Short answer: typically around $500 to $800 to get things rolling.
I am going to split this question into two sections. First, I will discuss how much money you will need upfront to file. Second, I will discuss how much money you will pay in total over the course of your chapter 13 plan.
The bulk of what a bankruptcy attorney will earn on a chapter 13 plan is earned through chapter 13 plan payments (an amount you will pay every month to the chapter 13 trustee) which take place over a three-year or five-year period. Because of this, your bankruptcy attorney doesn’t necessarily need any money upfront because he will get paid through the plan. But he is also taking a risk on getting paid because he may or may not be able to confirm your case. You will sometimes see attorneys advertise a “no-money-down” chapter 13 and these are the attorneys that will get paid solely through plan payments. You will still need to pay the Court filing fee but this can be paid in installments after you have filed.
Many attorneys, however, have a different approach. Many chapter 13 attorneys will require between $500 and $800 to get your chapter 13 filed. Part of that amount, $310 to be exact, will be used to pay the Court for the filing fee. The rest of it will be used as attorney’s fees to cover the attorney’s risk just in case your case doesn’t get confirmed so he will at least be able to earn something.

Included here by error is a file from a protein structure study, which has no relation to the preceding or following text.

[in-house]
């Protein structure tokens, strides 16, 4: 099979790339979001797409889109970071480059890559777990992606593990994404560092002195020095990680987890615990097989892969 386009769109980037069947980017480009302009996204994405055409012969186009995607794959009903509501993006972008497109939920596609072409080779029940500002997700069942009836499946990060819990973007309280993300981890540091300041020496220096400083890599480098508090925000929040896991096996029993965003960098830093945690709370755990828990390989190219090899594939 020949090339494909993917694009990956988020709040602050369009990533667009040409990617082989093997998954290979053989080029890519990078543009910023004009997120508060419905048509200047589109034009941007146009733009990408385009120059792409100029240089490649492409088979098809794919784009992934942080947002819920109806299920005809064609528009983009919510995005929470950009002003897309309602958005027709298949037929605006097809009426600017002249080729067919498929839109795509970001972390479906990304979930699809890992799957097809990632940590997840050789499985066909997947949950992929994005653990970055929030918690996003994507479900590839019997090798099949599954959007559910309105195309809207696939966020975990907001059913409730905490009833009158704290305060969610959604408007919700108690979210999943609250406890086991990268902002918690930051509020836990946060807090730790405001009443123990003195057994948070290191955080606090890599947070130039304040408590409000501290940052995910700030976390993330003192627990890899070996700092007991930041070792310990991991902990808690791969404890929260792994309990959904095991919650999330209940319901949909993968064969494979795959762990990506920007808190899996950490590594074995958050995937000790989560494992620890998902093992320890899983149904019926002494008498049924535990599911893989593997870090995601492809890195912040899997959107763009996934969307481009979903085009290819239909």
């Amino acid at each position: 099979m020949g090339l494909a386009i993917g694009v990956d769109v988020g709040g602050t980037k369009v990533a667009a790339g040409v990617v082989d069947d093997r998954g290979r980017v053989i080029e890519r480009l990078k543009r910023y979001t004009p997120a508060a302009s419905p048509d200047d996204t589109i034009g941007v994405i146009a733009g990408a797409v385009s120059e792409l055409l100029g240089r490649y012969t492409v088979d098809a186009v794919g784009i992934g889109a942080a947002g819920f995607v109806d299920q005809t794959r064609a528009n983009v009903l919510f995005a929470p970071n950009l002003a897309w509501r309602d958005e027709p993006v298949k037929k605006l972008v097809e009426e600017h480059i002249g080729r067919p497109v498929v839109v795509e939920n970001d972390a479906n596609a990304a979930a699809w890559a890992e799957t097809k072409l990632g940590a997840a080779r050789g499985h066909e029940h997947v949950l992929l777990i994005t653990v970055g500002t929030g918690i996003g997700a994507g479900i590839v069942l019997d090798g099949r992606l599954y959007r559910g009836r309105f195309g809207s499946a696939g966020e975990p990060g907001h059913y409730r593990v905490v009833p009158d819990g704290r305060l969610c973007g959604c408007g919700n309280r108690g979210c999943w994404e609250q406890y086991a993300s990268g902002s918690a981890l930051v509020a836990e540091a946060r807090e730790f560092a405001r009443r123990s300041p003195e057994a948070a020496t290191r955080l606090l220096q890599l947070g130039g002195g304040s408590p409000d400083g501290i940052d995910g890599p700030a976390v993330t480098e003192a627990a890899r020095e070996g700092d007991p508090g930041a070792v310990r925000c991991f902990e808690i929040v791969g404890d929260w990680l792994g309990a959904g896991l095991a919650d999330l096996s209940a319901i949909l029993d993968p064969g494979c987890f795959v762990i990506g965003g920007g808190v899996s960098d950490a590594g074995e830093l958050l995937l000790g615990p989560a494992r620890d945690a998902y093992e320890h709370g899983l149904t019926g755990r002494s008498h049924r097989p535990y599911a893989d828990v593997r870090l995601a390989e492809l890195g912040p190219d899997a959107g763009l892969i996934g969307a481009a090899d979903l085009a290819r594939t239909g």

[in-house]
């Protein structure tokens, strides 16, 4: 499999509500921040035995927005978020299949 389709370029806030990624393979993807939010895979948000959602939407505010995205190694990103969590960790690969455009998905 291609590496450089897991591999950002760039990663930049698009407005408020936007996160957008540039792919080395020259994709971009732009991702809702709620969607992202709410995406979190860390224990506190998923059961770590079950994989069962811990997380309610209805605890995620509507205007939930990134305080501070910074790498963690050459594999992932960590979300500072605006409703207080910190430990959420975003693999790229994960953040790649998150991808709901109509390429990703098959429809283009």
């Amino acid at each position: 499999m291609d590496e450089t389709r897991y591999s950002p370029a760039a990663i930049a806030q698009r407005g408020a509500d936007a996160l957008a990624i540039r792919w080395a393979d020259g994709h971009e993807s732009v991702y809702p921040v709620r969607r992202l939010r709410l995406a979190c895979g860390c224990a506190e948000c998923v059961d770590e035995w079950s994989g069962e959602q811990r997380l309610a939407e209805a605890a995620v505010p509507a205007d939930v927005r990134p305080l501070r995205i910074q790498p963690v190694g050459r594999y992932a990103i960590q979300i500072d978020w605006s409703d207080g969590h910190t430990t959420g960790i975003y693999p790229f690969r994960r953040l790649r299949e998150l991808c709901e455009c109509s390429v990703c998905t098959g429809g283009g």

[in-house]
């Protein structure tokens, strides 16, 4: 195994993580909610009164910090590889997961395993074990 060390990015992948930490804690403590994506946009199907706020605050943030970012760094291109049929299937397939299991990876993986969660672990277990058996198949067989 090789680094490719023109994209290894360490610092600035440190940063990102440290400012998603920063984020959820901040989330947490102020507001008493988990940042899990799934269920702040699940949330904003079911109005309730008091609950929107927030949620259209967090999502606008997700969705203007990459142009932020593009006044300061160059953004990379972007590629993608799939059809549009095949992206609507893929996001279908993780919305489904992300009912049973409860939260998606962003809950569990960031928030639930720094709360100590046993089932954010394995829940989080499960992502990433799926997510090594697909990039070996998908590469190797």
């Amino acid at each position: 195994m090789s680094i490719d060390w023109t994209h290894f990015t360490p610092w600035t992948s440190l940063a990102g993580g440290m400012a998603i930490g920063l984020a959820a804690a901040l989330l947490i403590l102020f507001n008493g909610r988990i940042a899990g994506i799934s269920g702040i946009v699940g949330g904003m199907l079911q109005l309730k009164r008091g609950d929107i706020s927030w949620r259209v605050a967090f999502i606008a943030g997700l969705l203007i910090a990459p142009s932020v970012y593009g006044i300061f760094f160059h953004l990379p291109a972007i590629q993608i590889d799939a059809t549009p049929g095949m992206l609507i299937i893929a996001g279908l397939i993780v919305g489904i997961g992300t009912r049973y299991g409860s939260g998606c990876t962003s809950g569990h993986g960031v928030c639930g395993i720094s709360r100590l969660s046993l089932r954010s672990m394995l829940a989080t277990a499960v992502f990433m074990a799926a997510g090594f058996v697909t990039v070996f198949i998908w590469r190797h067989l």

Total Amount Paid Through Plan
I bet most people who file for chapter 13 don’t know how much their attorney will make through the plan, although this is disclosed on the bankruptcy petition. In 2010 the presumptive fees for chapter 13 cases were set by the bankruptcy court. Here is the breakdown from the court’s website.
$3,000.00 – in below median income cases with $150/mo payments for 36 months or less
$3,250.00 – in all other below median income cases
$3,500.00 – in above median income cases
This amount will be paid to your bankruptcy attorney over the course of three or five years. The trustee will also get paid about 10% of the total amount of payments you make which can range from a few hundred dollars to a few thousand dollars.
If your plan is not returning any money to unsecured creditors (the lowest amount you can pay) and you have a three-year plan then you will pay around $3,300.00 over 36 months which equals out to just under $100 a month. That is the bare minimum you will have to pay.
If you have tax debts or other priority or secured debts then your plan payment, and consequently the total amount that you will pay, will be more.
While this might seem like a lot of money, especially for those filing for bankruptcy, it does take quite a bit of time for a bankruptcy attorney to confirm a chapter 13 case. And the chapter 13 monthly plan payments are almost always easier to make than the alternatives.